A burgeoning artist, who once had his artwork adorning the walls of the Newark Museum of Art and imagined a life as an architect, Quinnell now dreams of “building up people instead of buildings” after a life-changing diagnosis of Multiple Sclerosis, at the age of 18.
Quinnell, a 33-year-old man, first came to Disability Rights New Jersey in 2014 seeking assistance advocating for his assistive technology needs to help him in his schoolwork with special devices for his computer. Through the years, we advocated for his healthcare services and medical needs including acquiring an ultra-lightweight wheelchair that provides him with ease of movement, making it possible to maneuver throughout his day exerting less energy. This is increasingly important as his MS progressed in damaging his spinal cord .
In his youth, Quinell prided himself on being the Head Lifeguard, a Varsity Swimmer and Varsity Water Polo Captain. He was determined to integrate his passion for the arts into a career in architecture with his passion for the arts. As he began his college years, he enjoyed independence like a typical co-ed, driving around to different jobs and school events, but challenges -arose as the strength in his body diminished and pain made him reliant on others. Coupled with failing eyesight, MS eventually stole his ability to paint and draw as he always had. Holding a pencil and other tools to create the precise lines and measurements required in the design of a building took became impossible. Architecture would no longer be his future.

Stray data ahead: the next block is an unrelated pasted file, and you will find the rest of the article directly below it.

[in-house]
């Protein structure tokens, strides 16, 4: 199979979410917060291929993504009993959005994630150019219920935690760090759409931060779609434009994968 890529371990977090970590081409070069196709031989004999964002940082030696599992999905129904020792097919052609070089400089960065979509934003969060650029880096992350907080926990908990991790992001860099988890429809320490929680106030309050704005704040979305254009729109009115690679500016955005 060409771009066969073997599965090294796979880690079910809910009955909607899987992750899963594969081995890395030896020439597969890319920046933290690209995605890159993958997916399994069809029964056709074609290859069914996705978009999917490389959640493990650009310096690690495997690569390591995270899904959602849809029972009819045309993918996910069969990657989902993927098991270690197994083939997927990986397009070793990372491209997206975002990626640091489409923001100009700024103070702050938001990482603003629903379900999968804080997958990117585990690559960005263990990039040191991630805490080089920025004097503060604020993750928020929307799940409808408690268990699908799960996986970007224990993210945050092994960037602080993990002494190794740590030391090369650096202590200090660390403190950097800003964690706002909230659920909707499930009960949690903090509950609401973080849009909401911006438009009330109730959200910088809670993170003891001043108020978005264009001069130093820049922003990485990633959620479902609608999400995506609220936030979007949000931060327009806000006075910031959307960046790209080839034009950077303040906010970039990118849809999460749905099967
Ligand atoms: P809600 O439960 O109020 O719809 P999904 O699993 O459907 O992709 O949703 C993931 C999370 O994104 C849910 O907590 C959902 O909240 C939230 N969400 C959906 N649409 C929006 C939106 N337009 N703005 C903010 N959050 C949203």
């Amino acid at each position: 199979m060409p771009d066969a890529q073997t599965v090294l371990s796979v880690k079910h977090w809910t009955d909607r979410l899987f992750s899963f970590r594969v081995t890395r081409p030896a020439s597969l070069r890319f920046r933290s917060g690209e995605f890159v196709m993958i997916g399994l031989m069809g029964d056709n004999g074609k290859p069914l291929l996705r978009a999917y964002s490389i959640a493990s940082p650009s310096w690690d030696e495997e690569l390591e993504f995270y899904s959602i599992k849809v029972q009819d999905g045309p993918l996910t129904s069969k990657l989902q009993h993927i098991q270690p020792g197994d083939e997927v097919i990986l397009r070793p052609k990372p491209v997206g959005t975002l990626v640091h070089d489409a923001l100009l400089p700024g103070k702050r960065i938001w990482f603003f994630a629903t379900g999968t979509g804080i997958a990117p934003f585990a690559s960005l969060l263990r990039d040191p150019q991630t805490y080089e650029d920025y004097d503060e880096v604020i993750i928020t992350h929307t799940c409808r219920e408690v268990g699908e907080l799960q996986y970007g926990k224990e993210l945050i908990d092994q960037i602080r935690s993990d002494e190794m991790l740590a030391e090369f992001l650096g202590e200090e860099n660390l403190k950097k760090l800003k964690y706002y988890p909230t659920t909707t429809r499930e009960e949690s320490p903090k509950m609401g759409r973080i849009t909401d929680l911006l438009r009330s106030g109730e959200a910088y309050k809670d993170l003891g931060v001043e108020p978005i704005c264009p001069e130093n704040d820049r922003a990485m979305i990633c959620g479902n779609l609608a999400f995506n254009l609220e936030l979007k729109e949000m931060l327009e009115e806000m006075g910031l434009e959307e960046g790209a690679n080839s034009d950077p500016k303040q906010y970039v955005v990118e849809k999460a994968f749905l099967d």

Many people who experience this depth of loss risk sinking into despair. Not Quinnell – he has never given up fighting. While the disabilities he experiences changed his body and his future, his resolve to remain positive and effective in his life is unchanged. Quinnell maintains his commitment to a life of giving and gratitude every day.
With a renewed purpose and perspective about his MS, Quinnell eventually returned to school to study social work. Today, Quinnell expresses himself through poetry and aspires to be an example for others in the disability community.
“Through the approach to life I was following when this disability came about, I realized I had to keep working toward accomplishing something better, rather than just rolling around with a smile on my face. So, I continue to seek work and education and always look at the glass as half full…always maintain an optimistic attitude. Life is a great as you make it!”Quinnell